The Best Defense
Members of the expert selection panel responded to criticism in the traditional Olympic way: trashing another Olympic city’s logo by comparison.
Wei Yew, an Edmonton graphic designer who served as a judge and has written a book on Olympic imagery, singled out the logo for the upcoming 2006 Winter Games in Turin, Italy — a wedge-shaped triangle of what appears to be blue mesh.
“Try and figure out what the hell that is,” Yew told the Canadian Press, whose reporter agreed that the logo appears to be a “slice of blue Swiss cheese.”
Actually, it’s a stylized representation of Turin’s signature landmark, the Mole Antonelliana, a 19th-century city tower that for a time was the world’s tallest structure.
Just Wait: It’ll Get Worse
Based on the Vancouver logo, we can hardly wait for the upcoming release of the official Games mascots.
Prediction: No matter how cheesy they prove to be, they’ll probably look good compared to Neve and Gliz, two animated ice creatures unveiled at a Turin media event featuring two people walking around in furry suits and what appeared to be giant urinal cakes on their heads.
The offspring of a snowball and an ice cube, Turin’s mutant, walking frost blocks are the latest in a long line of truly horrific Olympic mascots, peaking with Phevos and Athena, the unforgettable dancing condoms of Athens.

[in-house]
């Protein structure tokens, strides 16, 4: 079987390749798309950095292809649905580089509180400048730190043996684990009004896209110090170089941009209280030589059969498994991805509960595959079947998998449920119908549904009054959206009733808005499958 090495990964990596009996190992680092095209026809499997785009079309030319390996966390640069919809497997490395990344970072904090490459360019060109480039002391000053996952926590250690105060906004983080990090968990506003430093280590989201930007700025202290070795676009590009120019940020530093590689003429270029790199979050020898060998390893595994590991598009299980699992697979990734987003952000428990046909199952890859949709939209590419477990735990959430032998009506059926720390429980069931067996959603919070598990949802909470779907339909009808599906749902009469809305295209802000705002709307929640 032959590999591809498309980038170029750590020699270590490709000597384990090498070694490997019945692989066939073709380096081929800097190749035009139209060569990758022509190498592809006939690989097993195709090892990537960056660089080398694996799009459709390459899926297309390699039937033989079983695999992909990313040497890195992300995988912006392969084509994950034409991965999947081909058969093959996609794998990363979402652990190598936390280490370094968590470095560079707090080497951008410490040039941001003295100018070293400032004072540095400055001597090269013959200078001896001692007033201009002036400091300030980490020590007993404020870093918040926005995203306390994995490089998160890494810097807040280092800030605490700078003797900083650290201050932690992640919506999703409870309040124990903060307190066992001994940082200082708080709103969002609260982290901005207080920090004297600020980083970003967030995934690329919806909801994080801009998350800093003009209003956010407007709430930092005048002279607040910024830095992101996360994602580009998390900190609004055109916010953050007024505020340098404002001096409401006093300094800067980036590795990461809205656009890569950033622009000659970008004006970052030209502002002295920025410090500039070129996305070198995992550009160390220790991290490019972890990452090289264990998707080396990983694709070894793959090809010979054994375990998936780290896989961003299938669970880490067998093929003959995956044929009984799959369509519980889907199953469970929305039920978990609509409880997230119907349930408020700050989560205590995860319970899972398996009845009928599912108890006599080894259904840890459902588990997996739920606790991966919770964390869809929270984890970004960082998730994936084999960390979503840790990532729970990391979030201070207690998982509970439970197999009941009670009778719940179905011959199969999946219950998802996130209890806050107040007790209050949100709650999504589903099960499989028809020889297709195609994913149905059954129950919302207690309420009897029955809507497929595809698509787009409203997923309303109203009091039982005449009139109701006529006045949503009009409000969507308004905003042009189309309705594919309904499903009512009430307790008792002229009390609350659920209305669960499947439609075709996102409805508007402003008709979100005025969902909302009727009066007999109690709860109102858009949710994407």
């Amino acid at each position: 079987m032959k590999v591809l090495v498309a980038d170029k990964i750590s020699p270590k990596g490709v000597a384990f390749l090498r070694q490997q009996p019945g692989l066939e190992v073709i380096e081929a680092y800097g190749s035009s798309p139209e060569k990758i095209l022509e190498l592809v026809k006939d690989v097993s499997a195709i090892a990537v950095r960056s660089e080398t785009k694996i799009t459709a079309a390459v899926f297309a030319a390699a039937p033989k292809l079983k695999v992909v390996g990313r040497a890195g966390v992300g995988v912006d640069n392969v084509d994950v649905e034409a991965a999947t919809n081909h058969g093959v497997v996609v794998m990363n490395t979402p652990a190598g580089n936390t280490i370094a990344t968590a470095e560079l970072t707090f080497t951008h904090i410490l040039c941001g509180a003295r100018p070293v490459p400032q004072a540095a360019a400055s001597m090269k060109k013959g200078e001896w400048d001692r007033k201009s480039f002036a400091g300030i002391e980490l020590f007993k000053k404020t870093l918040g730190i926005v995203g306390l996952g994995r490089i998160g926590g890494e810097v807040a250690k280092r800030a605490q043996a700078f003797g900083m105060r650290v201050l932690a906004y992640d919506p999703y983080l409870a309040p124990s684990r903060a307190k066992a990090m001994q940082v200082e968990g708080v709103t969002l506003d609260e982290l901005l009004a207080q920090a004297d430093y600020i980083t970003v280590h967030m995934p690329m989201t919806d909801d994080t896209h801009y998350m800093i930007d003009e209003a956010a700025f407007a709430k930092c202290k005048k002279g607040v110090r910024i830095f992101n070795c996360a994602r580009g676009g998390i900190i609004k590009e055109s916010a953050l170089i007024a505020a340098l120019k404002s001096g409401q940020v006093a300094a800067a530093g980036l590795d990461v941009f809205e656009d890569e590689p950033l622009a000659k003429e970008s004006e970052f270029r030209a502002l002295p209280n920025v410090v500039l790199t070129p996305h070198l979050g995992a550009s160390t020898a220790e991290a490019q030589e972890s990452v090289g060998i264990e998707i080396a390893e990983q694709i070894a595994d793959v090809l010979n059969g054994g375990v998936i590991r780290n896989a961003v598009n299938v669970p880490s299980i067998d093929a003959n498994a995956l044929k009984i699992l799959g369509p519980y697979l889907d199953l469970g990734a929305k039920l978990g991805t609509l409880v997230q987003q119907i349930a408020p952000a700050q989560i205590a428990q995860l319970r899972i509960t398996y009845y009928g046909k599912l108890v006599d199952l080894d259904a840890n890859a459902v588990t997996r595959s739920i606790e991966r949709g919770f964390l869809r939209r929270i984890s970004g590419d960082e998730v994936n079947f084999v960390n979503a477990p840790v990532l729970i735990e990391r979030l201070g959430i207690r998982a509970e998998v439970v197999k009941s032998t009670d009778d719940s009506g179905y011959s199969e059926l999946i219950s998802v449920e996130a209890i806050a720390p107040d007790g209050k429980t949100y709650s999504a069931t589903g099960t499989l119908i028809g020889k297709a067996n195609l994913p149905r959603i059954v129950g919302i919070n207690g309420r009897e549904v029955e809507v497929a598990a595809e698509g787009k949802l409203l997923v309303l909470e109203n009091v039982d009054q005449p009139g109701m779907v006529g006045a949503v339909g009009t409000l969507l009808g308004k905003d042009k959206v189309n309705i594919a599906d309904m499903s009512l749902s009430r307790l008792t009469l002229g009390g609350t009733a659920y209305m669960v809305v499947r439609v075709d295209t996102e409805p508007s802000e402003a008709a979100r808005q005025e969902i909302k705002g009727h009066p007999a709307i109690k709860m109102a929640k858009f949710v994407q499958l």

Second-Hand-Smoke Boy Rides Again
No one should be surprised that, with the 2010 Games looming, Canadian snowboarding/cannabis icon Ross Rebagliati is ready for the big comeback.
Rebagliati, a hero in Canada for his 1998 Nagano feat — becoming the first Olympian ever stripped of a gold medal for testing positive for a performance-impeding substance — told Canadian reporters last week he’s getting back on his board in a comeback bid he hopes will peak with the 2010 Games.
He’s 33 and hasn’t competed since 2000. He would be 37 when the Games come to his hometown of Whistler. But at least he’s up front about his reasons for taking what clearly is a long shot.
“There’s no pension for athletes,” Rebagliati told the Vancouver Sun. “Once we were awarded the Olympics I knew I had to make a comeback. … It’s too perfect. I have to cash in.”